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On the rear of the t-case are 2 bolts one towards the bottom other towards the center. drain the t-case and refill with app. fluid. look in your haynes manual there should be a pic of said bolts. they maybe refered to as plugs.
 

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Discussion Starter #6
Gotcha, I'll check it out.

Now here's a really noobtastic question:

When shifting into 4 high or low, I need to be stopped and in neutral correct?

Also...what's the best area/situation for 4 high, and for 4 low?

And when should I be using the locking front hubs? (manual)
 

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Redneck Romeo
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Definitely check the condition and level of ATF in your T-Case. If you remove the top plug, you should be able to stick your finger in and feel the fluid without having to reach too far down. (I know, that's a sig-worthy statement, but that's the only way to describe it.) If you don't feel the fluid before you get to the first knuckle, you're running low. My recommendation would be to change the fluid -- it's cheap insurance, if nothing else. I'd be willing to bet the noise you're hearing is due to low fluid level in the T-Case.

As for shifting in and out of 4WD: Shifting into 4HI from 2HI and vice-versa can be done on-the-fly, under 35 mph IIRC. Of course, with manual hubs, in order to do any good shifting on the fly you'll have to have your hubs locked already. Running with your hubs locked while in 2HI won't hurt anything.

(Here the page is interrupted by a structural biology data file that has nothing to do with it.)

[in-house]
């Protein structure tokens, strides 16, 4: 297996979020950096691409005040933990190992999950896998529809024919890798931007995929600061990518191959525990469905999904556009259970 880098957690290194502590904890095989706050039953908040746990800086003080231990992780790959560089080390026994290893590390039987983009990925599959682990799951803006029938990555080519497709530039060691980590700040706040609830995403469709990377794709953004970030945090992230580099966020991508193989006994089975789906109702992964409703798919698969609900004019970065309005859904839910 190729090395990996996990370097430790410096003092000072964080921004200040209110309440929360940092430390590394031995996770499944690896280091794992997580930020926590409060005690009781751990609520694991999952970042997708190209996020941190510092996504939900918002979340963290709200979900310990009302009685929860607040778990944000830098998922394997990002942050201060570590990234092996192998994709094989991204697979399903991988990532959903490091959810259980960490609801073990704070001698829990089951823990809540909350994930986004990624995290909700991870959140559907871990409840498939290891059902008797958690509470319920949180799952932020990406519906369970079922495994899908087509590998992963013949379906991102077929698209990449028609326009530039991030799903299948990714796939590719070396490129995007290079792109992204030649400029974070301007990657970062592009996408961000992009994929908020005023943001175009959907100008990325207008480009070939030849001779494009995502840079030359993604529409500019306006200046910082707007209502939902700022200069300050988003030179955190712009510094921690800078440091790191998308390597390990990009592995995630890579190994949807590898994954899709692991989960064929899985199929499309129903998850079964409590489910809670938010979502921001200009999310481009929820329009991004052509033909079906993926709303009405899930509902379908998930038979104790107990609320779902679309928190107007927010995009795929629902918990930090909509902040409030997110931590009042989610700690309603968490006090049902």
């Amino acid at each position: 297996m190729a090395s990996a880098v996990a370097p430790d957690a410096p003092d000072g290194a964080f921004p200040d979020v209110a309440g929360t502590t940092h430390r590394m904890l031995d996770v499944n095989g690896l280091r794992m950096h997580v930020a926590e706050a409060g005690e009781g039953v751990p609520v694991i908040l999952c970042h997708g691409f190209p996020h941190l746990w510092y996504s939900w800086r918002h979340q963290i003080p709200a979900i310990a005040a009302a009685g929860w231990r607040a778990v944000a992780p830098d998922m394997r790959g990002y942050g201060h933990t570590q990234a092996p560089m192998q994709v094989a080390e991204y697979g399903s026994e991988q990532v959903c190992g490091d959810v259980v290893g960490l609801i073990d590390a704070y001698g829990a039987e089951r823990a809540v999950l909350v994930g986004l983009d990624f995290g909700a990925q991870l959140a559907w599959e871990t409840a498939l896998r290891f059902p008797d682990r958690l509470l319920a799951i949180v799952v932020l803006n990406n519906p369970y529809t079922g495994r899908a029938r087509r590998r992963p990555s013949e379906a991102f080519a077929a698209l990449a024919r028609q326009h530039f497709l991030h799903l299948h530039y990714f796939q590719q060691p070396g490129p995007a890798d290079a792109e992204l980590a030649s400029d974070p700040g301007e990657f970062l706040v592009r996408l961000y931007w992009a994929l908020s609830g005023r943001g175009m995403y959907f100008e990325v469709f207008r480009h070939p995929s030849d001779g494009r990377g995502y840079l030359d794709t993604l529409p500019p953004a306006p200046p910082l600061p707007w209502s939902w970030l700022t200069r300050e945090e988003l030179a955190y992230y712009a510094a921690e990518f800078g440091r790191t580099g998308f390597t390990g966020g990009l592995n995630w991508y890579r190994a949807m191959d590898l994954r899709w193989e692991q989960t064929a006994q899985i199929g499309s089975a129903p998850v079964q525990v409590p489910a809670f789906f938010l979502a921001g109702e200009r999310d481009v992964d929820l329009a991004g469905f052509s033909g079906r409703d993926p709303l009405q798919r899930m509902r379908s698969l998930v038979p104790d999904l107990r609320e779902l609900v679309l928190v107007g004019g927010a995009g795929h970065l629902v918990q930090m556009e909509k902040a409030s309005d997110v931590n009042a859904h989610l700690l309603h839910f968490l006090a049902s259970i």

Shifting into or out of 4LO, on the other hand, should be done with the transmission in Neutral and the truck stopped. If it grinds while shifting into 4LO, try letting off the brake and letting the truck roll forward or back a little and try again. Then, sometimes, they just grind and there's nothing you can do about it. It's really nothing to worry about, as long as it's just grinding while shifting into or out of Low Range, and not while you're driving.

EDIT: Just read the rest of your post...

You should have the hubs locked whenever you're in 4WD or plan on using your 4WD. I generally will lock the hubs before wheeling, that way I can just grab 4HI when I need it. If your hubs aren't locked, you're not putting power to the front wheels.

4HI vs. 4LO is a debatable issue. If you need 4WD and you plan on running faster than about 30 mph (unless you're on the sand dunes or in a mud bog, I don't see any reason for your wheels to need to turn that fast, but that's JMO). That being said, I generally run in 4HI when wheeling. You have the same gear ratio in 4HI as 2HI, so your truck will go the same speeds in each gear.